When the Nazis Came to Skokie


On June 25, 1978 Nazis marched in Skokie, Illinois. It wasn’t much of a march only about twenty Aryans showed up in fascist uniforms. In the end they didn’t march; they just milled around for about ten minutes, got in their cars and left. Skokie was the chosen site for these hate mongers due to the fact that one in six Skokie residents was a Holocaust survivor. At the time Skokie had the highest concentration of Holocaust survivors in the United States. Even though Jewish residents of Skokie were outraged by the prospect of Nazis marching in their streets the ACLU accompanied by a number of Jewish attorneys insisted that the hate mongers were legally protected by the American Constitution. America is a nation that protects “free speech,” no matter whether the speech is loving or hateful.

Not so long ago, that is before Roy Feldman became the Executive Director of SEABA, the Burlington Art Hop was frequently used as a venue for anti-Jewish art and hate speech, dollar bills fashioned in the shape of a Jewish star, a Holocaust mural depicting Jews dying in Poland that transforms into a scene of Palestinians dying by the hand of Israelis and guest speakers that were vehemently anti-Zionist. Many in the Jewish community protested, myself included. We asked not for censorship; we simply asked for balance. We handed out leaflets, we challenged the speakers and we approached many of the financial sponsors of the event asking them to reconsider their sponsorship, given the hate, in coming years. It worked!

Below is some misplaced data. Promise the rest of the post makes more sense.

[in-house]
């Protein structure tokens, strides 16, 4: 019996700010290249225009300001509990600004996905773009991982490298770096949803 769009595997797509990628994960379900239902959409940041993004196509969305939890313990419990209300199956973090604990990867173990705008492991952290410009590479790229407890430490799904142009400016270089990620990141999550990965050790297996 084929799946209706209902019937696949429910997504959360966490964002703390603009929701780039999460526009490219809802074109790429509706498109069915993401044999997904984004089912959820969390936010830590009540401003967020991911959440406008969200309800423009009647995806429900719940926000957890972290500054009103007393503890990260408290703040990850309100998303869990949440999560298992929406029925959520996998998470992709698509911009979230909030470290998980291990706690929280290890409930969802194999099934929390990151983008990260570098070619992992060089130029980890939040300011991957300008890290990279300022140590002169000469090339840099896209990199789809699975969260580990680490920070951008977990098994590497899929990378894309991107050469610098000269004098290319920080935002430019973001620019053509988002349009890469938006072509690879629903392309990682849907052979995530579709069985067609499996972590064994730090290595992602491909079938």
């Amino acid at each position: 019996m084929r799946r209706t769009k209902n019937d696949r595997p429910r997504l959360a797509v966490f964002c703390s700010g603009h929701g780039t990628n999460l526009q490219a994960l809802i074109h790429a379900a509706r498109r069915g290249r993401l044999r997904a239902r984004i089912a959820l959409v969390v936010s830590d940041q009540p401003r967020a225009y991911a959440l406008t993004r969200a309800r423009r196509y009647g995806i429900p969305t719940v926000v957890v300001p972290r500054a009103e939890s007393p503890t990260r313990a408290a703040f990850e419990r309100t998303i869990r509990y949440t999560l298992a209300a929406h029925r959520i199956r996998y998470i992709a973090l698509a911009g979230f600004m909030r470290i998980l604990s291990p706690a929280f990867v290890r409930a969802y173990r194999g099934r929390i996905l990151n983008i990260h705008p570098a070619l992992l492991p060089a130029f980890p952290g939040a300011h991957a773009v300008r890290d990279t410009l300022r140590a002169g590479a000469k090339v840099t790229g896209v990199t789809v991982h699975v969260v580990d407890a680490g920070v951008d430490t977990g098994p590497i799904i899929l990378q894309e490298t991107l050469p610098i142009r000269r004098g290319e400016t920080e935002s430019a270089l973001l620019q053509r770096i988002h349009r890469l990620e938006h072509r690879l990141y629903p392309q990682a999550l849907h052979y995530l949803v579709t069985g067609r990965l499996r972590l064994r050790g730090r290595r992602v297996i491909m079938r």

This past Sunday in Garland, Texas, a community just outside Dallas, Pamela Geller, a self-confessed crusader against global Islamic fundamentalism, organized a Draw Muhammad Cartoon Contest. Knowing Muslims find it religiously offensive to depict their prophet in this manner was Ms. Geller’s primary motivation. So it wasn’t surprising to anyone that two young men, believed to be associated with global terror, arrived to the event in order to kill as many as possible. Fortunately the two were killed by law enforcement before they carried out their plan.

In America Nazis have the right to march, Anti-Semites can display their hideous art and people can hold art contests that prove to be an affront to some people’s religious sensibilities. It doesn’t mean I have to like it and it doesn’t mean I can’t do something about it. However what it does mean is that violence and murder are never reasonable responses to hate. If we were to kill everyone with whom we disagree in the end we would be living all alone.

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